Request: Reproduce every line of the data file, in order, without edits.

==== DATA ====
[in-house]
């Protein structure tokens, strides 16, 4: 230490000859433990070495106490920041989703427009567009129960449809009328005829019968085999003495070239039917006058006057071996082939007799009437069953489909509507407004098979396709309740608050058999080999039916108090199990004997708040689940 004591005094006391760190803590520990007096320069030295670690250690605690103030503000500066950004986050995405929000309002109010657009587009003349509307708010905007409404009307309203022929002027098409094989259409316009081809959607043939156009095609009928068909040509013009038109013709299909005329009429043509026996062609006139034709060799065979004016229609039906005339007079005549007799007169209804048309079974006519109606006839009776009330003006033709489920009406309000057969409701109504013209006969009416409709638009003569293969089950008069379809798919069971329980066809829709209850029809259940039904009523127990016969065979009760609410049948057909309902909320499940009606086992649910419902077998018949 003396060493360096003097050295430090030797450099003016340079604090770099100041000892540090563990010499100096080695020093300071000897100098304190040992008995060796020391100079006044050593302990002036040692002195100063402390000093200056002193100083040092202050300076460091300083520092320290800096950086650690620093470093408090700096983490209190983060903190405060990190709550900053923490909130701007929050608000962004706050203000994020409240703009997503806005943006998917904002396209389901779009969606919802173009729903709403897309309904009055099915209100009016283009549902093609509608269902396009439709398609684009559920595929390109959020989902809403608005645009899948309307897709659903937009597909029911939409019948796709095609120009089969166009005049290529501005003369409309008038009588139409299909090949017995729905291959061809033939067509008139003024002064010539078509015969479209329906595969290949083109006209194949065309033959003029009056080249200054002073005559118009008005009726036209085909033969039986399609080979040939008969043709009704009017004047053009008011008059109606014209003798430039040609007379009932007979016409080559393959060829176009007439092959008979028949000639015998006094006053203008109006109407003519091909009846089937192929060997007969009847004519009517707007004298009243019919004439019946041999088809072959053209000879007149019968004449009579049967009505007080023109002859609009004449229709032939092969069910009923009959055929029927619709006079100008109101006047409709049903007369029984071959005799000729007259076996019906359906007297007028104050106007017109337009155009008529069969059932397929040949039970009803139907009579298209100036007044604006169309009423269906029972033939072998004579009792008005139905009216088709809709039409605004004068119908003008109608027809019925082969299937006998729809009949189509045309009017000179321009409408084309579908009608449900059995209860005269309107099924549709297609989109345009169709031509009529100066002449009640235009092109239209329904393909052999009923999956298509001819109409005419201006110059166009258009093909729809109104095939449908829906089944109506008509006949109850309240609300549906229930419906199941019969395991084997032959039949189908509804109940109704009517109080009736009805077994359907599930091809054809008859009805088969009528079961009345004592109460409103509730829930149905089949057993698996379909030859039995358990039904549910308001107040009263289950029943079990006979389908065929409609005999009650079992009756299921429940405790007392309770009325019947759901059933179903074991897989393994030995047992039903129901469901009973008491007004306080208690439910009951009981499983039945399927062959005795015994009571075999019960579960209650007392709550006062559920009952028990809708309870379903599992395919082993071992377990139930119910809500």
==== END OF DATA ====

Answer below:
[in-house]
């Protein structure tokens, strides 16, 4: 230490000859433990070495106490920041989703427009567009129960449809009328005829019968085999003495070239039917006058006057071996082939007799009437069953489909509507407004098979396709309740608050058999080999039916108090199990004997708040689940 004591005094006391760190803590520990007096320069030295670690250690605690103030503000500066950004986050995405929000309002109010657009587009003349509307708010905007409404009307309203022929002027098409094989259409316009081809959607043939156009095609009928068909040509013009038109013709299909005329009429043509026996062609006139034709060799065979004016229609039906005339007079005549007799007169209804048309079974006519109606006839009776009330003006033709489920009406309000057969409701109504013209006969009416409709638009003569293969089950008069379809798919069971329980066809829709209850029809259940039904009523127990016969065979009760609410049948057909309902909320499940009606086992649910419902077998018949 003396060493360096003097050295430090030797450099003016340079604090770099100041000892540090563990010499100096080695020093300071000897100098304190040992008995060796020391100079006044050593302990002036040692002195100063402390000093200056002193100083040092202050300076460091300083520092320290800096950086650690620093470093408090700096983490209190983060903190405060990190709550900053923490909130701007929050608000962004706050203000994020409240703009997503806005943006998917904002396209389901779009969606919802173009729903709403897309309904009055099915209100009016283009549902093609509608269902396009439709398609684009559920595929390109959020989902809403608005645009899948309307897709659903937009597909029911939409019948796709095609120009089969166009005049290529501005003369409309008038009588139409299909090949017995729905291959061809033939067509008139003024002064010539078509015969479209329906595969290949083109006209194949065309033959003029009056080249200054002073005559118009008005009726036209085909033969039986399609080979040939008969043709009704009017004047053009008011008059109606014209003798430039040609007379009932007979016409080559393959060829176009007439092959008979028949000639015998006094006053203008109006109407003519091909009846089937192929060997007969009847004519009517707007004298009243019919004439019946041999088809072959053209000879007149019968004449009579049967009505007080023109002859609009004449229709032939092969069910009923009959055929029927619709006079100008109101006047409709049903007369029984071959005799000729007259076996019906359906007297007028104050106007017109337009155009008529069969059932397929040949039970009803139907009579298209100036007044604006169309009423269906029972033939072998004579009792008005139905009216088709809709039409605004004068119908003008109608027809019925082969299937006998729809009949189509045309009017000179321009409408084309579908009608449900059995209860005269309107099924549709297609989109345009169709031509009529100066002449009640235009092109239209329904393909052999009923999956298509001819109409005419201006110059166009258009093909729809109104095939449908829906089944109506008509006949109850309240609300549906229930419906199941019969395991084997032959039949189908509804109940109704009517109080009736009805077994359907599930091809054809008859009805088969009528079961009345004592109460409103509730829930149905089949057993698996379909030859039995358990039904549910308001107040009263289950029943079990006979389908065929409609005999009650079992009756299921429940405790007392309770009325019947759901059933179903074991897989393994030995047992039903129901469901009973008491007004306080208690439910009951009981499983039945399927062959005795015994009571075999019960579960209650007392709550006062559920009952028990809708309870379903599992395919082993071992377990139930119910809500």